The DFL convention came to a close last night shortly before midnight with Margaret Anderson-Kelliher securing the endorsement after a spirited battle for delegates. I returned home this morning, a bit weary but energized as well. The candidates were extremely passionate in speech after speech offering insight about what we could do as a state with new vision in the Governor’s office. When not working the crowd myself, I sat with friends and neighbors, District 25 delegates, for much of the day. One of those delegates, an eighteen year old and former student in my Civics class, experienced his first State party convention. Others had years and years of convention experience. Delegates had different ideas about who the next Minnesota Governor should be. Four of us sitting in close proximity, all cast different votes for different candidates: Rybak, Kelliher, Marty, and Thissen, eventually settling in on the two candidates left standing. When Rybak conceded at around 11:30pm we all shook hands, donned our Anderson-Kelliher buttons, headed into the Duluth evening knowing there would be much work left to do.
Much of the work of the Education committee over the past few weeks has been on Race To The TOP (RTTT). Last Friday I attended a three hour meeting at the Minnesota Dept. of Education and this morning I was a part of the Joint House and Senate Education Committee. Today’s discussion focused on the Governor’s proposal for Round Two of the application process, specifically in areas where Minnesota scored low on its initial application. The committee took up three items. Two of those included alternative teacher licensing and using a student growth model as a measure of teacher effectiveness. I wasn’t sold. The main questions I still have, will these proposals close the achievement gap, improve graduation rates, or raise the bar for under performing schools?
The third item made some sense: using teacher mentoring and staff development to improve classroom instruction. But we can do more. Let’s focus on proven strategies we know can make a difference. Let’s invest in early education and all day kindergarten. Let’s support after school programs, extended school, and summer intervention programs. School counselors, school social workers, and strong parent and community involvement is essential. Let’s demand reasonable class sizes. Let’ be sure our professional development funds improve teacher quality and raise expectations. Staff development must include strategies and measures for aligning curriculum with accepted core standards and outcomes. Let’s give teachers time to collaborate and develop lesson plans that improve student learning across disciplines.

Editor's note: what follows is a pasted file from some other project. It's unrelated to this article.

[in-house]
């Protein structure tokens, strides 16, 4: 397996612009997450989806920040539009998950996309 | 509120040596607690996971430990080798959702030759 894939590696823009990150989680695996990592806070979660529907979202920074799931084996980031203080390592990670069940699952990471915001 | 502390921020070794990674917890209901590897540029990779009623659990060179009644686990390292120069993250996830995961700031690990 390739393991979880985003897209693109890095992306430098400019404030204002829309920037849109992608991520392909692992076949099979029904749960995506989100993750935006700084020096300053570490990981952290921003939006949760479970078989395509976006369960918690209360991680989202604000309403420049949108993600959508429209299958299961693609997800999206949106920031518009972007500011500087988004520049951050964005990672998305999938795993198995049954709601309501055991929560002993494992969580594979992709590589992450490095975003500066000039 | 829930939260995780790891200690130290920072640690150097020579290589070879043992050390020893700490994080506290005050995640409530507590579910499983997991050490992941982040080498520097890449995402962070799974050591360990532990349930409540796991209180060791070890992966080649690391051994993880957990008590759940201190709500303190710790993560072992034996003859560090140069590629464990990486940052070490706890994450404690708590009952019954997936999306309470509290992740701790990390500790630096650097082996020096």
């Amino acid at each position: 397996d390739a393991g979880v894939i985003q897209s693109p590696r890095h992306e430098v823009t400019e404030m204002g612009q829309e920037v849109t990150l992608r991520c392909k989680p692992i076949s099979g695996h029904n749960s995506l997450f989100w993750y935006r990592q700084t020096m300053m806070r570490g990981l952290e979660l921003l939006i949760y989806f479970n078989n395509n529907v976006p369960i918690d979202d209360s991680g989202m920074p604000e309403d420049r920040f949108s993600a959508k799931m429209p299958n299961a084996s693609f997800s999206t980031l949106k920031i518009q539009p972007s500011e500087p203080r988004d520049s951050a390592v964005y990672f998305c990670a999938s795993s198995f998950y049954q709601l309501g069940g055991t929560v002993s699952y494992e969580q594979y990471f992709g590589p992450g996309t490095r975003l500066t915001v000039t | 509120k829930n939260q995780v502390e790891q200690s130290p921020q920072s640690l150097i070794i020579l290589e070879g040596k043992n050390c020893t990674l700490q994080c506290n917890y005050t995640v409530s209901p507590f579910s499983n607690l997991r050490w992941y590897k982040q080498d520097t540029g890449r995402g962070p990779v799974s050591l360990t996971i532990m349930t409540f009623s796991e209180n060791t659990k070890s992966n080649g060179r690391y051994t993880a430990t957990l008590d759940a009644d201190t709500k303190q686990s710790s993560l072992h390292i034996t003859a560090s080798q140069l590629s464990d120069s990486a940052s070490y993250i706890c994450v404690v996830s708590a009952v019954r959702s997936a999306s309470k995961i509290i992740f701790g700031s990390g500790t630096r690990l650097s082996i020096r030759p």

With over 200 applicants for every teacher opening in my school district, let’s make sure we hire the best and brightest teachers. More importantly, make sure we weed out ineffective teachers during the three year probationary period. Let’s provide ongoing peer review and mentoring programs for all teachers. Let’s beef up teacher preparation programs in our colleges and universities. Let’s consider student loan forgiveness in under served areas.
We can all agree that teacher quality is important, and we can do better with the system we have. Federal dollars would be nice, but money and an unreasonable deadline should not drive our state’s education policy. There were plenty of good ideas presented at this morning’s meetings. The Governor’s tired proposals regarding teacher quality were not among them.
The Boy Scouts of America celebrated its centennial anniversary in February of this year. The largest youth organization in the United States, it has 2.8 million youth members and 1.1 million adult leaders in the programs of cub scouting, boy scouting, and venturing. Since 1910, more that 111 million have participated in the organization’s traditional programs. The organization was granted a federal charter in 1916 by an Act of Congress signed into law by President Woodrow Wilson.